As dramatic as the rise of the multinational corporation has been its increased political prominence. The very term implies a political visibility not associated with the words "direct investment" that were used a decade ago. In the past two years the role of these spreading enterprises has been debated in the International Labour Organisation, the Organization for Economic Cooperation and Development, the European Community, the U.S. Senate and the U.N. General Assembly. During 1973 a "Group of Eminent Persons" met under the auspices of the U.N. Economic and Social Council to study the role of multinational corporations in international relations and the process of development.1
To the common (and oversimplified) question whether multinational corporations are likely to render the sovereignty of the nation-state obsolete, the answer surely is a qualified "no." The multinationals are undoubtedly a large force to be reckoned with. There are currently some 200 large multinational enterprises or clusters of corporations which operate simultaneously in 20 or more different nations and are joined together by common ownership and management strategy.2 The three billion dollars of value added annually by each of the top ten multinationals is already greater than the gross national product of some 80 member-states of the United Nations, and some observers are predicting that by the end of the century 300 giant corporations will account for a large majority of world industrial production. Yet even weak states can and sometimes have nationalized the local affiliate of a multinational corporation. For the foreseeable future, the two kinds of entities will continue to coexist, in uneasy tension.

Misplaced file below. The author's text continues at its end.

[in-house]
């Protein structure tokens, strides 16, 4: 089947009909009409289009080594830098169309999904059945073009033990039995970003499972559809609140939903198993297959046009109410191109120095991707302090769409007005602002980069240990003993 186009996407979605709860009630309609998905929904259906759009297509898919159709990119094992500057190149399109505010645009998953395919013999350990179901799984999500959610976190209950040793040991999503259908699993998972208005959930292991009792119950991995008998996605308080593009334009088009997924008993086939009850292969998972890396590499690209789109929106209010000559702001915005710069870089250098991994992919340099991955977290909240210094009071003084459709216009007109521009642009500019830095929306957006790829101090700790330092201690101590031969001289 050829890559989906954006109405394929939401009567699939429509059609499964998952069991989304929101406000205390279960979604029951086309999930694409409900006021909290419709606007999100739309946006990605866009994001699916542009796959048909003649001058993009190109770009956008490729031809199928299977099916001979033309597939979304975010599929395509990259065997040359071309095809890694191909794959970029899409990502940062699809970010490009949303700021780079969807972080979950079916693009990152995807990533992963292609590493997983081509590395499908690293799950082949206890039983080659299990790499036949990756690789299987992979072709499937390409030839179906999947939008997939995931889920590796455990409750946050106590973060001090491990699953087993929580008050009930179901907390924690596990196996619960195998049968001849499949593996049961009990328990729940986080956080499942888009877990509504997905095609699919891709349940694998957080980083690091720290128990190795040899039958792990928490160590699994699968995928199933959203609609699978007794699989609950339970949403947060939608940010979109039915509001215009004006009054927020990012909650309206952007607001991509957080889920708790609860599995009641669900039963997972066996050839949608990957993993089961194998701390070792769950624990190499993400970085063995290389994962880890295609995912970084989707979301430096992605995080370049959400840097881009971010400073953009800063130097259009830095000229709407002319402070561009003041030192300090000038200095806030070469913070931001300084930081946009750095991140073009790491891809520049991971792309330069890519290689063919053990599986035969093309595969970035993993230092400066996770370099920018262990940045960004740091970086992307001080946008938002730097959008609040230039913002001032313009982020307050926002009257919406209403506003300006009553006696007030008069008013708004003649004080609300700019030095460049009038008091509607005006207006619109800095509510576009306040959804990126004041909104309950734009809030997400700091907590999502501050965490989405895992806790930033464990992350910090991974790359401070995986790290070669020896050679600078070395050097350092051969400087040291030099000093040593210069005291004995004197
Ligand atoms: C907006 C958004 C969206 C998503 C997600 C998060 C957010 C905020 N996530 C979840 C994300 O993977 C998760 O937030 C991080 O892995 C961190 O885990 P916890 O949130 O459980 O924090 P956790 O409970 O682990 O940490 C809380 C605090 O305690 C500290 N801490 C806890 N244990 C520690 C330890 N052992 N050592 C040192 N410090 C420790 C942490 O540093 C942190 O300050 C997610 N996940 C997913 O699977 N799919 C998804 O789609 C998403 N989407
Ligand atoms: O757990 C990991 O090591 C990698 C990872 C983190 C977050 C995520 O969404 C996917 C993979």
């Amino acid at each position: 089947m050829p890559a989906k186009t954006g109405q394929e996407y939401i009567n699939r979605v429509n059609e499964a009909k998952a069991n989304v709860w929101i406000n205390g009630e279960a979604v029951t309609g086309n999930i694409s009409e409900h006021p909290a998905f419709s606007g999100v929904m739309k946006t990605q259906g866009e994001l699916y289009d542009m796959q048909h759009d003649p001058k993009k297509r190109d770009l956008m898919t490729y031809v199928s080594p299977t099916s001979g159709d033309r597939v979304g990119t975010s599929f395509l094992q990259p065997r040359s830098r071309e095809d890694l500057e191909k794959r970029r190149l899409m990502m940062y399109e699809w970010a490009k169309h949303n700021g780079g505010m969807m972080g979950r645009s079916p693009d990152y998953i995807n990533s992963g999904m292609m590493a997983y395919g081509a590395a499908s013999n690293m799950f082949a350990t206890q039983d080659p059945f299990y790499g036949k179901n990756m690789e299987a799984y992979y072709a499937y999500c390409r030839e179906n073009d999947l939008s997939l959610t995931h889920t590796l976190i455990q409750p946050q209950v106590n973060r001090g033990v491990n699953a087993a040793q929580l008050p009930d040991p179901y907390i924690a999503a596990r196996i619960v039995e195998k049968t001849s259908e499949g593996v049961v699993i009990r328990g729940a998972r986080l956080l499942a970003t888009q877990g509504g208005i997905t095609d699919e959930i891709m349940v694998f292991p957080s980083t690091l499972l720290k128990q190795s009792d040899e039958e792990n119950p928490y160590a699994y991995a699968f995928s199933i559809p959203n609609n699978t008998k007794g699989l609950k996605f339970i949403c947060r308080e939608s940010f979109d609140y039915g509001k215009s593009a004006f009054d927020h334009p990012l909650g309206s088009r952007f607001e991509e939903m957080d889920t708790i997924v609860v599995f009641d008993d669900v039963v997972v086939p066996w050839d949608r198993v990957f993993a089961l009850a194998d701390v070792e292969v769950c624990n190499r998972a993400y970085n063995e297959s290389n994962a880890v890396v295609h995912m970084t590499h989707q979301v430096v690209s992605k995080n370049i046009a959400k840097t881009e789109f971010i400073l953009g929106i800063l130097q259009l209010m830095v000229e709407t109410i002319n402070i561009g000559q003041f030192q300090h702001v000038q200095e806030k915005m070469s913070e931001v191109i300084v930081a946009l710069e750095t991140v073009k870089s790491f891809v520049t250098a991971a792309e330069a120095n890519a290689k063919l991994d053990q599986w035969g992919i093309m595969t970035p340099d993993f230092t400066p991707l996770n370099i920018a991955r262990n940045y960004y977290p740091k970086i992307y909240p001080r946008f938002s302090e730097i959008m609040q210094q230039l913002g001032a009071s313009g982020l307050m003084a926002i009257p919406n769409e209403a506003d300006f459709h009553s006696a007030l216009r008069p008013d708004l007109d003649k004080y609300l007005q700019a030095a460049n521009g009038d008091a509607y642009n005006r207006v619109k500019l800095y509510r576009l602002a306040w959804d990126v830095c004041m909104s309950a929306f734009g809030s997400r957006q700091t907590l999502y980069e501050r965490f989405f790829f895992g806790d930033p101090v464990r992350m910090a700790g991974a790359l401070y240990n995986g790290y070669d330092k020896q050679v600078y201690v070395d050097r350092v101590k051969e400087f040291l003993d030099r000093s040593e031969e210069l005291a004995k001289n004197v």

Why do multinational corporations now seem to many nations to represent an important threat? What in fact are the intended or unintended political roles they play? What can one now say about the longer-term impact of multinational corporations? And, the most acute